The key line: “American optimism has been wracked by President George Bush and a previous Republican Congress. If you want change, you do not keep what is essentially the same team in power. You try something different. You vote for the stronger matchup, Obama and Sen. Joseph Biden, a smart and steady hand on foreign policy and other matters.”

We’ll be following the endorsements as they roll.

ALSO Apparently the only other major national paper to endorse in the presidential so far is the New York Post, which went for John McCain, putting the two candidates 1-1 so far.

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Sep 19 2008

The Palin exception

Published by under Idaho

There’s pretty consistent polling out now showing approval/disapproval numbers for Republican vice presidential nominee Sarah Palin getting steadily worse by the day; polling for the Daily Kos site (which has been both most detailed and transparent on this) has shown a drop of +17 to -5 (that is, comparing favorable against unfavorable numbers) over the last eight days. The decline is stunning.

Palin appears to remain strong, however, in some places – Alaska, for one (at least to a point), and Idaho, where the John McCain lead over Barack Obama seems to remain at 62%-33%, much stronger (to judge from earlier polling results) than before Palin was added to the ticket, and an unusual result nationally.

The Research 2000 polling for Kos also shows that, while some earlier results in the 1st congressional district had put Democrat Walt Minnick within as few as five points of Republican Bill Sali, the more recent numbers show a broader spread – 46% to 35%. Kos suggests of Palin, “After all, she’s a virtual ideological twin for former ID-01 Representative Helen Chenoweth, and has the potential to reinvigorate Sali’s lagging supporters.” There’s even some physical resemblance (though their speaking styles were different, Chenoweth actually sounding a good deal more genteel).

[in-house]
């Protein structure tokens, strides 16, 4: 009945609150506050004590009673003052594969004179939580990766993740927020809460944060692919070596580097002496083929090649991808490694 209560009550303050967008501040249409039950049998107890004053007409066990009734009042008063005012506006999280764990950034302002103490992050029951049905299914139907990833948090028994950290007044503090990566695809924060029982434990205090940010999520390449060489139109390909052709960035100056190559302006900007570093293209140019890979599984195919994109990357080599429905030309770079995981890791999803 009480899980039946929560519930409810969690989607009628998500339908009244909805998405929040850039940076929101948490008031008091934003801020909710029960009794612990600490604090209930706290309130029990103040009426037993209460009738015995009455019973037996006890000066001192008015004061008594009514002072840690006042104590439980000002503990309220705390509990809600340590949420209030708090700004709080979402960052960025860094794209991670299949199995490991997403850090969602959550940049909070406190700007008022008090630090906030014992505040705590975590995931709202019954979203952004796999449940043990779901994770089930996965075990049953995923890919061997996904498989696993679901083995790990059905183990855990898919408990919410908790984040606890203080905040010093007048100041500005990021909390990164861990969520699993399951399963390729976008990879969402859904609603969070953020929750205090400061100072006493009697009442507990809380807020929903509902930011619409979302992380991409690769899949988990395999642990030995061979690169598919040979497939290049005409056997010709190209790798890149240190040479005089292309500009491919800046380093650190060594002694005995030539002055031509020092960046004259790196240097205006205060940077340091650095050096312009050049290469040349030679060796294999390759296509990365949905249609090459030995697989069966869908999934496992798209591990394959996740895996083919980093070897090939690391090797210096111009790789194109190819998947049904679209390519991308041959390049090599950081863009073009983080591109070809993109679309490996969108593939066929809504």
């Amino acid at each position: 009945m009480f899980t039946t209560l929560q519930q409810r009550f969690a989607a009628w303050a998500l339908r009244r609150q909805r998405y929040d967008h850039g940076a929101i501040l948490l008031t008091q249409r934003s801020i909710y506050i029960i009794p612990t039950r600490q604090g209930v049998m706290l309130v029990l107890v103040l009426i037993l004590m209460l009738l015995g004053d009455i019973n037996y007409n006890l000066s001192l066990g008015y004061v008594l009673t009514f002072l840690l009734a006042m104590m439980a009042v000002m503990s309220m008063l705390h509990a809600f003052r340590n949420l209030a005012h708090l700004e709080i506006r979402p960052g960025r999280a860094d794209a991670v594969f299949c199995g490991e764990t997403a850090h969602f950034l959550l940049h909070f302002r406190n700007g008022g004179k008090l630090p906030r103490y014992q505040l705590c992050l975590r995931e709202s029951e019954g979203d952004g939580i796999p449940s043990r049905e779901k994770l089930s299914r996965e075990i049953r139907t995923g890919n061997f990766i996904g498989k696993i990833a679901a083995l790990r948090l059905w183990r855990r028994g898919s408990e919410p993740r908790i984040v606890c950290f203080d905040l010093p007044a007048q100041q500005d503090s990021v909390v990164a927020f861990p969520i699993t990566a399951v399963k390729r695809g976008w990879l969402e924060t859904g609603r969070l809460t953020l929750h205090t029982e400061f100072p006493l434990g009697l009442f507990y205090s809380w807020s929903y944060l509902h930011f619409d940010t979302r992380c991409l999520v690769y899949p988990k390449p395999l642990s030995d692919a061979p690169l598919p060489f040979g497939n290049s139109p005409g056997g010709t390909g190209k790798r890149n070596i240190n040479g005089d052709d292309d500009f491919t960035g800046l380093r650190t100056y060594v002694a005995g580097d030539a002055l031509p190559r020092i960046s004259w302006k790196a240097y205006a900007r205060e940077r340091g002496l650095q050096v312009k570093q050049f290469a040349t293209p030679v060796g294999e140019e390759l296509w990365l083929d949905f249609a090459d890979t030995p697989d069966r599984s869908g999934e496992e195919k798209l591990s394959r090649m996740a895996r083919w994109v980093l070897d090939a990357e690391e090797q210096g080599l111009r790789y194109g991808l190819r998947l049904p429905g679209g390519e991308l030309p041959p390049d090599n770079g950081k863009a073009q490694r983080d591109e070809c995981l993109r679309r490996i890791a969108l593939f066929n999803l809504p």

(If accurate, that result still leaves some growth room for Minnick – it’s not dispositive – but suggests Sali has the better odds.)

The numbers look much rougher for Democrat Larry LaRocco in the Senate race, since the polling puts Republican Jim Risch, the lieutenant governor, at 56%, LaRocco at 33%, and independent Rex Rammell at 3% (suggesting he’s not much catching on – which would seem to be prerequisite to LaRocco’s hopes). Kos again: “LaRocco appears to have topped out his support, while the undecideds from the last poll have moved over en masse to the Republican Risch. Last poll, McCain led 53-37 in this solidly Red state, this time, it’s 62-33. Palin has definitely fired up the wingnut base in Idaho, to the detriment of down-ticket Democrats.”

Our guess is that the margins soften a little in Idaho between here and November. But we don’t see at this point what would change them dramatically.

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Sep 19 2008

Medical anti-trust

Published by under Idaho

Unsure what to make of this as yet, but it feels highly interesting: Word that the federal Department of Justice is looking into questions of whether Idaho physicians have run afoul of antitrust law – colluding improperly.

The Boise Idaho Statesman is reporting: “The investigation involves unnamed orthopedic surgeons and the Idaho Industrial Commission, according to a Sept. 11 memo from the Idaho Medical Association to its physician members that was obtained by the Idaho Statesman. The commission pays doctors to treat patients as part of its worker’s compensation program.”

The article seems to suggest the investigation grew out of a payment-level dispute with Blue Cross of Idaho earlier this year. But we’ll be intrigued to see where this goes.

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Sep 18 2008

Real money

Published by under Washington